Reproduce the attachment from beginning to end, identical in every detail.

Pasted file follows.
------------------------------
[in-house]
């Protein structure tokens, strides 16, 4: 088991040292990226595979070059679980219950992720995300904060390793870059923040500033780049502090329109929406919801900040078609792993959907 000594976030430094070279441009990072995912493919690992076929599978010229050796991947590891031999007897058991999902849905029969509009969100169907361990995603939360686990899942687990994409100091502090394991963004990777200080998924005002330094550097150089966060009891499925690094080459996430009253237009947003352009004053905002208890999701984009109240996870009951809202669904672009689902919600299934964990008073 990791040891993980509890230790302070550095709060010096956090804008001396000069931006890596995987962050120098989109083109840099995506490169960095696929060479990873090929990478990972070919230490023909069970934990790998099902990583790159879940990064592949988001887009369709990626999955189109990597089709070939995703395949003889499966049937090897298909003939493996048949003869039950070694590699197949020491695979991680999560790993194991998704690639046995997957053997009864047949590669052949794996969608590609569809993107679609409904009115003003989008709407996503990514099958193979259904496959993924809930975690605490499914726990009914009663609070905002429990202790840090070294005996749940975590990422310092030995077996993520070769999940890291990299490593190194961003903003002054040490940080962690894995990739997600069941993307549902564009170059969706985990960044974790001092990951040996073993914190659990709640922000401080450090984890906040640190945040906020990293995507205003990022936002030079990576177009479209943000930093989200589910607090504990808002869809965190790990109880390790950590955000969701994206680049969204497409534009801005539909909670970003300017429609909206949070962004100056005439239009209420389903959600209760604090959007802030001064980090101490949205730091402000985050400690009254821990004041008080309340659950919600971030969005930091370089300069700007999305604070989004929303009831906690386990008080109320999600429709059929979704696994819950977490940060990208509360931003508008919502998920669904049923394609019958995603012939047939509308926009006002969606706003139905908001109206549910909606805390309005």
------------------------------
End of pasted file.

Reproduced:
[in-house]
């Protein structure tokens, strides 16, 4: 088991040292990226595979070059679980219950992720995300904060390793870059923040500033780049502090329109929406919801900040078609792993959907 000594976030430094070279441009990072995912493919690992076929599978010229050796991947590891031999007897058991999902849905029969509009969100169907361990995603939360686990899942687990994409100091502090394991963004990777200080998924005002330094550097150089966060009891499925690094080459996430009253237009947003352009004053905002208890999701984009109240996870009951809202669904672009689902919600299934964990008073 990791040891993980509890230790302070550095709060010096956090804008001396000069931006890596995987962050120098989109083109840099995506490169960095696929060479990873090929990478990972070919230490023909069970934990790998099902990583790159879940990064592949988001887009369709990626999955189109990597089709070939995703395949003889499966049937090897298909003939493996048949003869039950070694590699197949020491695979991680999560790993194991998704690639046995997957053997009864047949590669052949794996969608590609569809993107679609409904009115003003989008709407996503990514099958193979259904496959993924809930975690605490499914726990009914009663609070905002429990202790840090070294005996749940975590990422310092030995077996993520070769999940890291990299490593190194961003903003002054040490940080962690894995990739997600069941993307549902564009170059969706985990960044974790001092990951040996073993914190659990709640922000401080450090984890906040640190945040906020990293995507205003990022936002030079990576177009479209943000930093989200589910607090504990808002869809965190790990109880390790950590955000969701994206680049969204497409534009801005539909909670970003300017429609909206949070962004100056005439239009209420389903959600209760604090959007802030001064980090101490949205730091402000985050400690009254821990004041008080309340659950919600971030969005930091370089300069700007999305604070989004929303009831906690386990008080109320999600429709059929979704696994819950977490940060990208509360931003508008919502998920669904049923394609019958995603012939047939509308926009006002969606706003139905908001109206549910909606805390309005």